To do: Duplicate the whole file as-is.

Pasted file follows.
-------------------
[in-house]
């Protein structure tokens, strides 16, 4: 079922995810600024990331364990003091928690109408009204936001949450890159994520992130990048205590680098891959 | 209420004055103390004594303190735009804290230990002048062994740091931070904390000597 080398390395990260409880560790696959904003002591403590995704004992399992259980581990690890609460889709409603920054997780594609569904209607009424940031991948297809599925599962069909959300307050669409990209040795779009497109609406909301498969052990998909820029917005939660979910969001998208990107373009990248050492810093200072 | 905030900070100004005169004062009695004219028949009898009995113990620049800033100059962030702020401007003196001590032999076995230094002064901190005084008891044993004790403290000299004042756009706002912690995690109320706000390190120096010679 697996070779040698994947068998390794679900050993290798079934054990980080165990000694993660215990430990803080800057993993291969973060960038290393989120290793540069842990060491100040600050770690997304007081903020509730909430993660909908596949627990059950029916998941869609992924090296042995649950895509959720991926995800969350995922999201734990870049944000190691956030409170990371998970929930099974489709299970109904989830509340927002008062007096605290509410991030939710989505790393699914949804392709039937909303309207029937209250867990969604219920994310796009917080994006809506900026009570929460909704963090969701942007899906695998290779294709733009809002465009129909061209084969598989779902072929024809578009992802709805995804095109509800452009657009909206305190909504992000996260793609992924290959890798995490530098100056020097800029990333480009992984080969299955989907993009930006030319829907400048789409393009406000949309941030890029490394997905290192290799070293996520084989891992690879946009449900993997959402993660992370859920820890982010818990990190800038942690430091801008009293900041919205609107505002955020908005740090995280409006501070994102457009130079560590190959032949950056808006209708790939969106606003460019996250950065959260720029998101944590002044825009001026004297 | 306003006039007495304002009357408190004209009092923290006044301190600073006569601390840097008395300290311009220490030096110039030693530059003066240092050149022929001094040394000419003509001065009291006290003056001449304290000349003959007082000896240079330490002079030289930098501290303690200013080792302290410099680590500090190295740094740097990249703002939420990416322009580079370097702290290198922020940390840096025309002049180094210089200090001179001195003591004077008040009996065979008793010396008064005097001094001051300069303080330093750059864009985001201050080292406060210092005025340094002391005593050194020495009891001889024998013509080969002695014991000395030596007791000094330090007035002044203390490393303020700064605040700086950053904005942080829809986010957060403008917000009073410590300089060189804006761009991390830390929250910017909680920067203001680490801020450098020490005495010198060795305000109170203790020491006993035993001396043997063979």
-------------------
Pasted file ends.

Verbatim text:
[in-house]
């Protein structure tokens, strides 16, 4: 079922995810600024990331364990003091928690109408009204936001949450890159994520992130990048205590680098891959 | 209420004055103390004594303190735009804290230990002048062994740091931070904390000597 080398390395990260409880560790696959904003002591403590995704004992399992259980581990690890609460889709409603920054997780594609569904209607009424940031991948297809599925599962069909959300307050669409990209040795779009497109609406909301498969052990998909820029917005939660979910969001998208990107373009990248050492810093200072 | 905030900070100004005169004062009695004219028949009898009995113990620049800033100059962030702020401007003196001590032999076995230094002064901190005084008891044993004790403290000299004042756009706002912690995690109320706000390190120096010679 697996070779040698994947068998390794679900050993290798079934054990980080165990000694993660215990430990803080800057993993291969973060960038290393989120290793540069842990060491100040600050770690997304007081903020509730909430993660909908596949627990059950029916998941869609992924090296042995649950895509959720991926995800969350995922999201734990870049944000190691956030409170990371998970929930099974489709299970109904989830509340927002008062007096605290509410991030939710989505790393699914949804392709039937909303309207029937209250867990969604219920994310796009917080994006809506900026009570929460909704963090969701942007899906695998290779294709733009809002465009129909061209084969598989779902072929024809578009992802709805995804095109509800452009657009909206305190909504992000996260793609992924290959890798995490530098100056020097800029990333480009992984080969299955989907993009930006030319829907400048789409393009406000949309941030890029490394997905290192290799070293996520084989891992690879946009449900993997959402993660992370859920820890982010818990990190800038942690430091801008009293900041919205609107505002955020908005740090995280409006501070994102457009130079560590190959032949950056808006209708790939969106606003460019996250950065959260720029998101944590002044825009001026004297 | 306003006039007495304002009357408190004209009092923290006044301190600073006569601390840097008395300290311009220490030096110039030693530059003066240092050149022929001094040394000419003509001065009291006290003056001449304290000349003959007082000896240079330490002079030289930098501290303690200013080792302290410099680590500090190295740094740097990249703002939420990416322009580079370097702290290198922020940390840096025309002049180094210089200090001179001195003591004077008040009996065979008793010396008064005097001094001051300069303080330093750059864009985001201050080292406060210092005025340094002391005593050194020495009891001889024998013509080969002695014991000395030596007791000094330090007035002044203390490393303020700064605040700086950053904005942080829809986010957060403008917000009073410590300089060189804006761009991390830390929250910017909680920067203001680490801020450098020490005495010198060795305000109170203790020491006993035993001396043997063979």